My biggest concern remains in the clean-ability of FDM parts. The printed headbands in most cases are meant to be disposable. Are we really communicating the risk of reusing the face shields? Do we know for sure they can be cleaned effectively? I do not want to offer false security or worse yet expose our healthcare workers to risk. While 3D printed components may not be ideal in every aspect, they are far better than nothing according to the industry professionals that we spoke with, in spite of the limitations. I hope this remains true after this is all said and done.
Addressing the Supply Chain
In this high demand situation for PPE, the traditional supply chain was stretched or disrupted and traditional sources were unable to adapt quick enough to ramping up tooling and distribution to those in need quick enough. 3D printing became an excellent “stop gap” or bridge to production. It was really exciting to see a new network of distributed manufacturing to business and even homes all around the country. It is incredibly encouraging to see individuals and organizations eager and willing to contribute to the cause. It has been surprising to see the willingness of individuals and organizations to share their designs for anyone to use free of charge, crowdsourcing at its best. Seeking Alpha referred to it as “Hyper-local manufacturing turning on a dime to serve an immediate need”. Wow, that is really powerful.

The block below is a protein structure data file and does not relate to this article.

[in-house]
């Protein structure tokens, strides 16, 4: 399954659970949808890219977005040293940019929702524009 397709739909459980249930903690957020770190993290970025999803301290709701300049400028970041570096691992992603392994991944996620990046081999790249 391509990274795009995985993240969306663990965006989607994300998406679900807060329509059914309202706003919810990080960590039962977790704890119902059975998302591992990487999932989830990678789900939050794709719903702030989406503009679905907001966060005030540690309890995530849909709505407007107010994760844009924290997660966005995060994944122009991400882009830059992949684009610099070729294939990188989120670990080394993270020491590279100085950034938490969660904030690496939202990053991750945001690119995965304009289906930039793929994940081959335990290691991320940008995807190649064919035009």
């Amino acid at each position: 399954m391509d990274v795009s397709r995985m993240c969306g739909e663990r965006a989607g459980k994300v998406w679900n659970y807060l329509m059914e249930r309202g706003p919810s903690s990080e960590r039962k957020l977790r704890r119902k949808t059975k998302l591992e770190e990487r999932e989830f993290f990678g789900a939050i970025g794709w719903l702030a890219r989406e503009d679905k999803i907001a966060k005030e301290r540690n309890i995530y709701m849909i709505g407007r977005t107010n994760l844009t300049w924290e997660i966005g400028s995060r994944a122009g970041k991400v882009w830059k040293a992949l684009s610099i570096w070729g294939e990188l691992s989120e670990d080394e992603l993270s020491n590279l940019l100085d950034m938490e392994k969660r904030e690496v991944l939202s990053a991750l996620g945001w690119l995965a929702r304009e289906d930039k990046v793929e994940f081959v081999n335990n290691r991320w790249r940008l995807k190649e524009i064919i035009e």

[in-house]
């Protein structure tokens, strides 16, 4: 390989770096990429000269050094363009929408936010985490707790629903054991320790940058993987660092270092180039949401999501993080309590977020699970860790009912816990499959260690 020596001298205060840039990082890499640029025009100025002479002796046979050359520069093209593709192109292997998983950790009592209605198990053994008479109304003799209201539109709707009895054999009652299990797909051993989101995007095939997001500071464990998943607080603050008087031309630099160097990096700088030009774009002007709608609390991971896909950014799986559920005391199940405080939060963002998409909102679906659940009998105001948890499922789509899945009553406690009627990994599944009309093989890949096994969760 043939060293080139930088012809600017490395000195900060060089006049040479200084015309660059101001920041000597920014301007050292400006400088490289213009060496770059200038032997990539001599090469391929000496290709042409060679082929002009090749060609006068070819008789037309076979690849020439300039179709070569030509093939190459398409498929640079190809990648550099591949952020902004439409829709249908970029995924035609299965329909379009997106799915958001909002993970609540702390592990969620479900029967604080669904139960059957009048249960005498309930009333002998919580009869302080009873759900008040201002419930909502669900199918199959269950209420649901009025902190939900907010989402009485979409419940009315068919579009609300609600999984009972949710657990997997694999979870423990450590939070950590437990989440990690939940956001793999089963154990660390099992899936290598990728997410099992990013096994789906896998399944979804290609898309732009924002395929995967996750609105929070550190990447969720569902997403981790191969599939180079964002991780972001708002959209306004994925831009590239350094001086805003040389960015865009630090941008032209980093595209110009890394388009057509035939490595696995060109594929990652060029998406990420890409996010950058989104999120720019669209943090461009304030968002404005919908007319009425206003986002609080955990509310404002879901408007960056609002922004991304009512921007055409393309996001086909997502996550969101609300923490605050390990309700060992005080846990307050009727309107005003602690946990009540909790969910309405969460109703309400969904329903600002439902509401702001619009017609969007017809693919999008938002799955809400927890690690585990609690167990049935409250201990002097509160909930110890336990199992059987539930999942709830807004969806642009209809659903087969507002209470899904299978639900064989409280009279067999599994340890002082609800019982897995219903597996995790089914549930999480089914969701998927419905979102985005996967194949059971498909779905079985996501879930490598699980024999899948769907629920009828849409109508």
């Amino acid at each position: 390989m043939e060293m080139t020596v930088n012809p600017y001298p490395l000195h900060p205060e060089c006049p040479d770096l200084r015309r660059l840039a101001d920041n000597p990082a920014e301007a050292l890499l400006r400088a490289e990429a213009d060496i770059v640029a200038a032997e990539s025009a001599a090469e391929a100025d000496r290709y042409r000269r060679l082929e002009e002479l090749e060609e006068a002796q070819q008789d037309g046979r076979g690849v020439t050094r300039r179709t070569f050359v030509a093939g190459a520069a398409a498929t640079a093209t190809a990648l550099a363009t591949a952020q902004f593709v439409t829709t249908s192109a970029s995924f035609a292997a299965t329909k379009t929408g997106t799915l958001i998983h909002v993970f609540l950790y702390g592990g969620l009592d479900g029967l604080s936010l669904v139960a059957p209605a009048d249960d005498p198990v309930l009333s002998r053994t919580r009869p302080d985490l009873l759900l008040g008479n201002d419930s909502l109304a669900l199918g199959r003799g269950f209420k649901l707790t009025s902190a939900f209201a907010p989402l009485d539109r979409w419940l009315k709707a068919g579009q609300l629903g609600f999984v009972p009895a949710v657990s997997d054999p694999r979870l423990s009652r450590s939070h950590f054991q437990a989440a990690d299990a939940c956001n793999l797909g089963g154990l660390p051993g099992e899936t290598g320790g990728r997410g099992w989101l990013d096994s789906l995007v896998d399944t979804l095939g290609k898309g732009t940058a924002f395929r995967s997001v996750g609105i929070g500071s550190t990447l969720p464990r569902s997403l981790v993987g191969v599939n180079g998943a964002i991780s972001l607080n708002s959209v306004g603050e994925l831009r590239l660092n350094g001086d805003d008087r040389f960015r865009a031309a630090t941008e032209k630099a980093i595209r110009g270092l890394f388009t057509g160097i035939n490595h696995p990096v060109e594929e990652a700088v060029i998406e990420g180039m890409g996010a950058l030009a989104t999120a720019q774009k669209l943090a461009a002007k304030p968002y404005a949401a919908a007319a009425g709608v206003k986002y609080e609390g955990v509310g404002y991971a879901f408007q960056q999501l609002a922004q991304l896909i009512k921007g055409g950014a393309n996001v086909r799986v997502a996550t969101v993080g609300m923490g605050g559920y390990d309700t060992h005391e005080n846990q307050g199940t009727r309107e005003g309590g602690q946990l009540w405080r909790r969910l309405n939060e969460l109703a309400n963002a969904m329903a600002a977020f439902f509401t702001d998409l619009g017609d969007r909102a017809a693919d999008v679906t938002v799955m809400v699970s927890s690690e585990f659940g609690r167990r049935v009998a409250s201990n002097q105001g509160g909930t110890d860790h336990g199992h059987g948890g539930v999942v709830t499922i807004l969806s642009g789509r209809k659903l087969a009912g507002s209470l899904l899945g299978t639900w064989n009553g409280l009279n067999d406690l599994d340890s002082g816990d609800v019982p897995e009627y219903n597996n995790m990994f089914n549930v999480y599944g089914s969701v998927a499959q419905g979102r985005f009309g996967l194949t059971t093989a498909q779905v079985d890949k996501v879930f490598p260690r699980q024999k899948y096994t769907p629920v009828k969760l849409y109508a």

Maximizing the Impact of 3D Printing